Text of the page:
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Asset Allocation and US elections.

The US election is just around the corner, risk is increasing, and the Fed’s policy support is losing momentum. On these two pages we will give an update on how we measure this in our algorithms, how we apply these algorithms in our funds and mandates, and how this approach has helped us manage risk and perform.

As you will see in our algorithms on the following page, the situation is not as stable now as it was in 2016. The support from this year’s hyperactive QE policy is fading and it may soon be time to reduce risk decisively. Let us start by re-caping our last Trump election experience.

When we went into the 2016 US presidential election, we still worked for a very large institution with responsibility for USD 100bn+ in portfolio strategies. Our traditional mandates were overweight US equities and credit, and our new systematic investment strategies entered Election Day with overweights of 10% to 20% in equities.

As Trump’s lead grew during the night (CET) after polls closed, our losses accelerated. As we now know, things turned around and the positive signals from our algorithms were proven right. The trades we had entered over summer 2016 played out well securing that our strategies outperformed in 2016, through 2017 and into 2018 (by then which time we had started an IT company).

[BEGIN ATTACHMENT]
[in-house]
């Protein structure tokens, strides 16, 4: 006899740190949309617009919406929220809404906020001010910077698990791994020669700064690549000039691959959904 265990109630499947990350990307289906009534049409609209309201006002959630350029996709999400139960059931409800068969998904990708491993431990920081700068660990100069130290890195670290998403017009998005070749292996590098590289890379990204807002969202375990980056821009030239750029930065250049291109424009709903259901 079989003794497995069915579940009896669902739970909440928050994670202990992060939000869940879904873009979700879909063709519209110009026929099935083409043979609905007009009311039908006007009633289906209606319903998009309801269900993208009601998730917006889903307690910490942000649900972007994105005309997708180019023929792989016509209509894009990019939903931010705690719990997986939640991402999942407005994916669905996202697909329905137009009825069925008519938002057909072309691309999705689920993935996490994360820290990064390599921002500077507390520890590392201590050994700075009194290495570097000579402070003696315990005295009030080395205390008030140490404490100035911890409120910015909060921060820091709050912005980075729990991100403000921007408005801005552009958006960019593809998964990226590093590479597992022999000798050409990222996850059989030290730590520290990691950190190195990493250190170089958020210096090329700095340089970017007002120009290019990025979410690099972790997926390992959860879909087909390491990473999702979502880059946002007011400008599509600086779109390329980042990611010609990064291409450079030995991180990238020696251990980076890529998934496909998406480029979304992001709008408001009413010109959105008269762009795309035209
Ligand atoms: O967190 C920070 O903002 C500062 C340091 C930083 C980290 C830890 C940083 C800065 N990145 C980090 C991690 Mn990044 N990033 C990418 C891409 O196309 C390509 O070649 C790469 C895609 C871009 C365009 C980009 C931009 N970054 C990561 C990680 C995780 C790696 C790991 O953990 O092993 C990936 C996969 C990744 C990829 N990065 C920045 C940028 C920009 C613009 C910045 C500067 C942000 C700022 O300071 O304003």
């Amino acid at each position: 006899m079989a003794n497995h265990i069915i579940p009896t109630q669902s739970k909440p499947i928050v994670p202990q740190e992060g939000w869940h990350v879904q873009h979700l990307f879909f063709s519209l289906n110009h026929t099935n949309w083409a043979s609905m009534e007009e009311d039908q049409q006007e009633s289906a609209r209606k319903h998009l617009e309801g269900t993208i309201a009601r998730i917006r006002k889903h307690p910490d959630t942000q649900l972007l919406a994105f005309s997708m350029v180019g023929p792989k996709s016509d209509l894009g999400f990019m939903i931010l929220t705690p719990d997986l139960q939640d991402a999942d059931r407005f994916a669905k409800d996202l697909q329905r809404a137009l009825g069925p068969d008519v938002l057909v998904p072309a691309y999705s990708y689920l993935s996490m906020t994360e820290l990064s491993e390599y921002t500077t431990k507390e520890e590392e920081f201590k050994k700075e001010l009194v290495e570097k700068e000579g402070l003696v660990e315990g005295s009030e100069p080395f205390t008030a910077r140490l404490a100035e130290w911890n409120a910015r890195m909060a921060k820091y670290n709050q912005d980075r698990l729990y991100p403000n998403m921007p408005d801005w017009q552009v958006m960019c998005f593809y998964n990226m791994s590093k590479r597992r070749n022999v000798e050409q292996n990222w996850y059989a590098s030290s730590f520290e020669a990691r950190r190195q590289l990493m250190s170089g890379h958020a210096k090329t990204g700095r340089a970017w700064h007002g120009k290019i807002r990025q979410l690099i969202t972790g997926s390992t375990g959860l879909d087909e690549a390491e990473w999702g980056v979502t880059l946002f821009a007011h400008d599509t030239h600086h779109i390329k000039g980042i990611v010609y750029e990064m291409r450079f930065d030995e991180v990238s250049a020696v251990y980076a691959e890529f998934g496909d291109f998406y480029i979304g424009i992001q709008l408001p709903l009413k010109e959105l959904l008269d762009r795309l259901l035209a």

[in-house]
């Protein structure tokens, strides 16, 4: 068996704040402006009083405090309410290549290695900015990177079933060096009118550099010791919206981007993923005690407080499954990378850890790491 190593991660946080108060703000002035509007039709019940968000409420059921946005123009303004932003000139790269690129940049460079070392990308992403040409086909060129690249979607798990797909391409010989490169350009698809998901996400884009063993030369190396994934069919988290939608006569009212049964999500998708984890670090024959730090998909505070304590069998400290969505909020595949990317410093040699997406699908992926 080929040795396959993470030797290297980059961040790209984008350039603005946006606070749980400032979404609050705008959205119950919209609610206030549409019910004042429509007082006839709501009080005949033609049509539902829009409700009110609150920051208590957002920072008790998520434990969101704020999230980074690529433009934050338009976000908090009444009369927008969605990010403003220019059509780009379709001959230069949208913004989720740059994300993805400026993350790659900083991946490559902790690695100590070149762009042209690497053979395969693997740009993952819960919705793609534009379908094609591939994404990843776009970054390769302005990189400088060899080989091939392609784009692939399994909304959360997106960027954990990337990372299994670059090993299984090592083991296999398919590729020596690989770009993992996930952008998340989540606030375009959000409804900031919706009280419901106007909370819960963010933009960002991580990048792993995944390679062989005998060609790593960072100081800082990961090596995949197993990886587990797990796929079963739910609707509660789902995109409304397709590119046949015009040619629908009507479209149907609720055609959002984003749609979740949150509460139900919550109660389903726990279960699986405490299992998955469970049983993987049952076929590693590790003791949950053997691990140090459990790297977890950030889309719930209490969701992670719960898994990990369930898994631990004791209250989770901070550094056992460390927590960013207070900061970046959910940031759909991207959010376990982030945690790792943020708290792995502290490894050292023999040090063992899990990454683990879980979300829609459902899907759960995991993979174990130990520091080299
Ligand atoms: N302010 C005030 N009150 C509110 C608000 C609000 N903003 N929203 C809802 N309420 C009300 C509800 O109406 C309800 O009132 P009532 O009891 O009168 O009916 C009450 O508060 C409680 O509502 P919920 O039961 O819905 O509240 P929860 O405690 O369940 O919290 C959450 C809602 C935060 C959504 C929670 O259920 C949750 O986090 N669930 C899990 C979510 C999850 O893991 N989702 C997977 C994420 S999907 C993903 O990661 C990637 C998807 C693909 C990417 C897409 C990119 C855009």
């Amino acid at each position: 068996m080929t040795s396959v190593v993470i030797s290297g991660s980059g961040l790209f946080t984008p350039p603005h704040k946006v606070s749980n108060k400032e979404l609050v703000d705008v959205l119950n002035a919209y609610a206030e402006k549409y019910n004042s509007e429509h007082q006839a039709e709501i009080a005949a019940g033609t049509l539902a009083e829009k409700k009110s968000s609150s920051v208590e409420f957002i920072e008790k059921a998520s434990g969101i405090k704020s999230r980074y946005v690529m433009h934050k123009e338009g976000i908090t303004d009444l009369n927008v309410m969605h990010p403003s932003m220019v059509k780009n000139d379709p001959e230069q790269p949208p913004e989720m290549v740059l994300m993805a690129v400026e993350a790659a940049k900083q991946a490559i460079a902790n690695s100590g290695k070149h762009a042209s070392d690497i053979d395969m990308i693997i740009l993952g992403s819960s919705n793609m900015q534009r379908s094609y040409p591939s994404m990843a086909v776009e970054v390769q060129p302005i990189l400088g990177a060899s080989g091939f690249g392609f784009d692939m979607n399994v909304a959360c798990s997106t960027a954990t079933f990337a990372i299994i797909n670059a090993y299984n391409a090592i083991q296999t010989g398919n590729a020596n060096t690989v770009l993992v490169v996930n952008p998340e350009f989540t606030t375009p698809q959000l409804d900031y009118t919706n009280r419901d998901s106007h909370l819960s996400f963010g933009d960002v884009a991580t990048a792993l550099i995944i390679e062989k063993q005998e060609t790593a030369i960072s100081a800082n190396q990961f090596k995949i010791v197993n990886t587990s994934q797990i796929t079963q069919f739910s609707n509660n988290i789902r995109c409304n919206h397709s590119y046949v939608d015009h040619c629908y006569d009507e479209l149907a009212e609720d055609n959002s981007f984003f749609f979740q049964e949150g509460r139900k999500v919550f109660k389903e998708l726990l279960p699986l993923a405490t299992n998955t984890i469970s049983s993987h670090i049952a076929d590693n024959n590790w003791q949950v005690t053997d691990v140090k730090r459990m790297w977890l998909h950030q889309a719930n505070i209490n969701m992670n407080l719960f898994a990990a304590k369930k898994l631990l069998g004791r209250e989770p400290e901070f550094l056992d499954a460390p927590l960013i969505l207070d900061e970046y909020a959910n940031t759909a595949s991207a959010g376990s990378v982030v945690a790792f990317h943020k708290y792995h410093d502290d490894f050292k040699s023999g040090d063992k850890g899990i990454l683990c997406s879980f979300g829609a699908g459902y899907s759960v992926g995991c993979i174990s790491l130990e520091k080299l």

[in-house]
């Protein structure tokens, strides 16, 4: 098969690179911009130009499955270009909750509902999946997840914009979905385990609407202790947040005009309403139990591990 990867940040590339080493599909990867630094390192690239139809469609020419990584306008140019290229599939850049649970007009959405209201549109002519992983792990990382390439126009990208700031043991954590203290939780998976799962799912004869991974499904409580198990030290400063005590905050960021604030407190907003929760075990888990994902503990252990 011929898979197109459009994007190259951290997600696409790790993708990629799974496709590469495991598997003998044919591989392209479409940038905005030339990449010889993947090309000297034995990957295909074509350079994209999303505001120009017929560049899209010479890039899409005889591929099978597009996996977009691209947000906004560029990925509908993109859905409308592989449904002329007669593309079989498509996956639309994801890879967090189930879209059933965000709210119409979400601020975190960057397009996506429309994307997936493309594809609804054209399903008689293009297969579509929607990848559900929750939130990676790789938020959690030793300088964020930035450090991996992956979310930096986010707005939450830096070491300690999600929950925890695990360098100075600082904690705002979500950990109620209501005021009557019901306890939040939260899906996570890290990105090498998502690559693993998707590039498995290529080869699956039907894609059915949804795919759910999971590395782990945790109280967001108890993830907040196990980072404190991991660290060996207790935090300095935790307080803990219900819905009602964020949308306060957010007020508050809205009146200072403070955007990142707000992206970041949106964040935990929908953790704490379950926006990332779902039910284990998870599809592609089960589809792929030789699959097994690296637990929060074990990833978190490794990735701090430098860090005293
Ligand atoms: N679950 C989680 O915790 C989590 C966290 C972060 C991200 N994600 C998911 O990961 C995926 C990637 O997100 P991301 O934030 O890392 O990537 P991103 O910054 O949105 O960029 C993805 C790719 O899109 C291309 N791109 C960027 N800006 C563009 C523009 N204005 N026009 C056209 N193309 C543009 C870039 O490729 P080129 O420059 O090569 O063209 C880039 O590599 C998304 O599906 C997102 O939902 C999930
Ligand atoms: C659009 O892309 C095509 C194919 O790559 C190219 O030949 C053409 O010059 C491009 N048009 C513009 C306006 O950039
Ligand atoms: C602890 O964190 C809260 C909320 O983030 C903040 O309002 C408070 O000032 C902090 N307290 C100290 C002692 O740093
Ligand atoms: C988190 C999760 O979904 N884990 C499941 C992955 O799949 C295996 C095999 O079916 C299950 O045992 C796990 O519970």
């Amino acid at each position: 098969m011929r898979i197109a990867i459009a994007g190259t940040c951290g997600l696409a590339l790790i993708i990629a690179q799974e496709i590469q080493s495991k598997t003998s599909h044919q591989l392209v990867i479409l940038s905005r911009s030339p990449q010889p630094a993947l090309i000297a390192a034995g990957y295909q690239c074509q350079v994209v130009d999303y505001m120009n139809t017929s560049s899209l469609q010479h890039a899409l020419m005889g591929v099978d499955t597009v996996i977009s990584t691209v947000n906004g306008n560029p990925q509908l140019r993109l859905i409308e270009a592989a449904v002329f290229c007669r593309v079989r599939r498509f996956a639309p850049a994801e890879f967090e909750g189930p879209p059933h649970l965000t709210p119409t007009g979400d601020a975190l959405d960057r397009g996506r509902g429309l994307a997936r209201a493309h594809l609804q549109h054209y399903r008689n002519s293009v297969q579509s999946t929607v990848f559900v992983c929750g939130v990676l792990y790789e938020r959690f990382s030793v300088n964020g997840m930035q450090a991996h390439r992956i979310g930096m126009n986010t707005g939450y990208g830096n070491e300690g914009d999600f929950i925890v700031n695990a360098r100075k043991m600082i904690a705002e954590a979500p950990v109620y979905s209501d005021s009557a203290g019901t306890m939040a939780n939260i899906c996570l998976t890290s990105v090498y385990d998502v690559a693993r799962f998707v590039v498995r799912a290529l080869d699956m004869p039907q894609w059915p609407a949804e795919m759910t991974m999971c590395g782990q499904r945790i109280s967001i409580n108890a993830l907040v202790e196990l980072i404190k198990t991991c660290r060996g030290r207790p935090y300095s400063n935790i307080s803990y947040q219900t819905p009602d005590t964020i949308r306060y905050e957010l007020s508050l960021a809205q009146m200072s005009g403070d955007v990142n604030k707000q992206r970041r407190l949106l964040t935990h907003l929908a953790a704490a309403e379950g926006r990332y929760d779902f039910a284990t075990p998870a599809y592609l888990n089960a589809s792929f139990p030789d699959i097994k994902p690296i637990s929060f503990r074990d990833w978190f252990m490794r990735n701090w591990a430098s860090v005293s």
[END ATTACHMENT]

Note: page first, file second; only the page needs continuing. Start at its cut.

Fast forward to 2019, where we have started 3 new funds with our clients and partners in ACCI. These are run on our cloud-based technology platform and, as you can see in the charts below, both the ACCI Diversified fun and the ACCI GFO have done relatively well during their first recession.

ACCI Diversified is a cautious red a return of 7%, which is in line with what we expect annually across the business cycle. And as seen in the figure below, it has avoided a large part of the drawdowns seen in its Morningstar peer group USD Flexible Allocation and the neighbouring peer group Moderate. We continue to improve our technology, and expect to be able to move out of the markets earlier, and to capture the re-bounds better than we did in Q2.

That said, we are not set up for short term trading and after cutting all risk positions in March we only re-entered in May. Events like the “Corona Recession” are not our specialty and we will have to wait for a more traditional recession or lasting bull market to add to our relative outperformance.

The same can be seen in our GFO strategy and the associated fund shown in the figure above (the full Morningstar analysis is available for professional investors). For Fixed income investors the world has changed, and with rates close to zero or below, it can be tempting to hold on to existing high yield positions and live with the drawdowns. This is the type of thinking bubbles are made of.

Our allocation decisions are based on the reading of our algorithms. One component of these is shown in the chart below. Here we measure how monetary policy works as the credit impulse flows from the Fed and the increasingly policy-guided USD fixed income market into the wider system of global finance. As you can see, this impulse has started to decline. Although this development has not yet taken down our full set of algorithms to levels where we start reducing risk in the fund mentioned here, we are getting close. So this time around, we may reduce risk before the election.

Asset Allocation and US elections
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